Adapted with permission by Archaeological Institute of America.
Humans use lots of water. We need it for various activities, including agriculture, transport, washing, and recreation. Most important, we need to drink fresh water to stay alive. Today, in many regions around the world, fresh water comes straight to where we need it. But in some places, people must carry gallons of water from the closest stream, river, lake, or well to their homes.
Access to water and the ability to move water from its source to where it is needed are important considerations for any groups making decisions about where they should build their homes and cities. This was also true in the past. Ancient villages, towns, and cities were located near fresh water sources like rivers, lakes, and oases. In addition, people often built reservoirs and tanks to collect rainwater.
Archaeologists find the remains of various past water movement systems. These include canals, pipes, sewers, wells, and ─ perhaps most spectacular ─ aqueducts. The word “aqueduct” is derived from the Latin words aqua, meaning “water,” and ducere, meaning “to lead.” Engineered by ancient Greeks and perfected by the Romans, aqueducts transported water downhill along channels from fresh water sources to cities miles below. On its journey from source to city, water flowed through tunnels, across channels supported by walls and arches, through trenches and pressurized pipes.
Today, two-thirds of American drinking water comes from rivers and streams. Water goes to a plant where it is treated, tested, and purified to ensure it is clean enough to drink. Then it travels though underground pipes to homes, schools, and businesses.
- Do you know that the average American family today uses about 100 gallons of water per person per day? Assuming that your family uses an average amount, calculate how many gallons you would need each week, month, and year.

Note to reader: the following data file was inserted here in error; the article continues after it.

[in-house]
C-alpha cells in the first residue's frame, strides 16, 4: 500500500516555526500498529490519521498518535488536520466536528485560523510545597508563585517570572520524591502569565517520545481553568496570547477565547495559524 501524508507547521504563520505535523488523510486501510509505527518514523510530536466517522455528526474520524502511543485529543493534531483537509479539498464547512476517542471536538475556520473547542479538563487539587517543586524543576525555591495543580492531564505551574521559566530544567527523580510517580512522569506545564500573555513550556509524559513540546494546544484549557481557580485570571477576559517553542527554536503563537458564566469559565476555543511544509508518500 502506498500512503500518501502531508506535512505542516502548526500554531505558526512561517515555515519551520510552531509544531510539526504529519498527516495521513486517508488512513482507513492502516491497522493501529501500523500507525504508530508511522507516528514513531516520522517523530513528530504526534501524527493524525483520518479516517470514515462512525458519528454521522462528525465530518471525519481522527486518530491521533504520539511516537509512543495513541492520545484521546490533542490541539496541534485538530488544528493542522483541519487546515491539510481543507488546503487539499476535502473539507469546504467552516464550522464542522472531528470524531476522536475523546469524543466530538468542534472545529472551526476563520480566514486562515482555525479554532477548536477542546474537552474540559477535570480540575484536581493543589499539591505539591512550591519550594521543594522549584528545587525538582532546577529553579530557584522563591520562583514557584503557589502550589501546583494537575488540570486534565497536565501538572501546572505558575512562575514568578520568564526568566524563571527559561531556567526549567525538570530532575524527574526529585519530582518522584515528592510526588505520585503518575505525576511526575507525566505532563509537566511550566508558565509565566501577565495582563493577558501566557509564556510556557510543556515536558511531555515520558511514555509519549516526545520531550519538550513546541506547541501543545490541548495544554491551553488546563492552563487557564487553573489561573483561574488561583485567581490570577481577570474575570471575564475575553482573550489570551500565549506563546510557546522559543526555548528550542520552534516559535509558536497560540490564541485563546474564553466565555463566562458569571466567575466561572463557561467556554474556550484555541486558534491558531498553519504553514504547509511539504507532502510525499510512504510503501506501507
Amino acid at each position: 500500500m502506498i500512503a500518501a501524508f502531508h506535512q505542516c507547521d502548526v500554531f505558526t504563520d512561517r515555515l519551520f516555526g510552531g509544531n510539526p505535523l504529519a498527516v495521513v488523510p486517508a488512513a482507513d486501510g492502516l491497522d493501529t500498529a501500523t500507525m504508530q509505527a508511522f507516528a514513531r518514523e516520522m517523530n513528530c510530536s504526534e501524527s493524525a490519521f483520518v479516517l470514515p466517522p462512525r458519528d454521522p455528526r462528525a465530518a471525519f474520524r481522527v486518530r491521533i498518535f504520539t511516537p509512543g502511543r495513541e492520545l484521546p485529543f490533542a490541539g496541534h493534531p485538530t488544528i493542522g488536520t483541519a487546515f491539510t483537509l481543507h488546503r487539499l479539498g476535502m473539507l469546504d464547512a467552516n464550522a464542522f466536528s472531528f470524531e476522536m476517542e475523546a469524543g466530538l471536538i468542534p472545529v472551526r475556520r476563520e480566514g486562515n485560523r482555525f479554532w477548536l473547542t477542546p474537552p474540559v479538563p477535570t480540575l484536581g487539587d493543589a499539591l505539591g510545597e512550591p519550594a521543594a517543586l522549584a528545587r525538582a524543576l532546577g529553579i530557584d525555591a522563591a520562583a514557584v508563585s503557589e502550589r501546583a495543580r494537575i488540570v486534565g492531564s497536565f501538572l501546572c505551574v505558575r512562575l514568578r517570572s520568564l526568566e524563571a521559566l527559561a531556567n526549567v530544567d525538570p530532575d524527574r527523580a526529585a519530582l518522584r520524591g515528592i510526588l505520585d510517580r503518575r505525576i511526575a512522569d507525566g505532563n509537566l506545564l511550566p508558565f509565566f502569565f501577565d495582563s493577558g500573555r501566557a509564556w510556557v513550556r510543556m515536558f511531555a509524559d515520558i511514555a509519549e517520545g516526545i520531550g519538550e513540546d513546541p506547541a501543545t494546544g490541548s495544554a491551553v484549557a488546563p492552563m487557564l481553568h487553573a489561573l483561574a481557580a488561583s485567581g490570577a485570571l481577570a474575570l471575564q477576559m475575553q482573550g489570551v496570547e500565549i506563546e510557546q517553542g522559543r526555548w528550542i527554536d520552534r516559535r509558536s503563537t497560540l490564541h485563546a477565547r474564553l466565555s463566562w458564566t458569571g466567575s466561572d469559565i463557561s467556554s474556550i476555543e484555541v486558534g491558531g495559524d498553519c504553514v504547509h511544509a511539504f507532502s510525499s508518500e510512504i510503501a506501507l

- In addition to drinking, make a list of other things you or your family need water for.
- Identify some older cities in your state, and use a map to find how many of them are located near major sources of fresh water such as rivers and lakes.
- Use the internet to research aqueducts. Check out http://archive.archaeology.org/1203/features/how_a_roman_aqueduct_works.html and http://www.ancient.eu/aqueduct/. Compare and contrast your local water supply system to ancient aqueducts. What is the source of your community’s supply? Is the water to your house supplied publicly (by a utility company) or privately (by a well)? How far away is your local water source? Who manages water treatment? What is the process? What information is available about water quality testing and monitoring? Does your community safeguard your water sources (such as through watershed management or protection programs)?
Bonus activity: Build your own aqueduct. Research aqueducts and experiment with designing your own! Teacher resource: www.teachengineering.org/activities/view/construct_an_aqueduct.
NGSS 3-D Learning
- Science and Engineering Practices ─ Planning and Carrying Out Investigations
- Disciplinary Core Ideas ─ Earth and Human Activity
- Crosscutting Concepts ─ Energy and Matter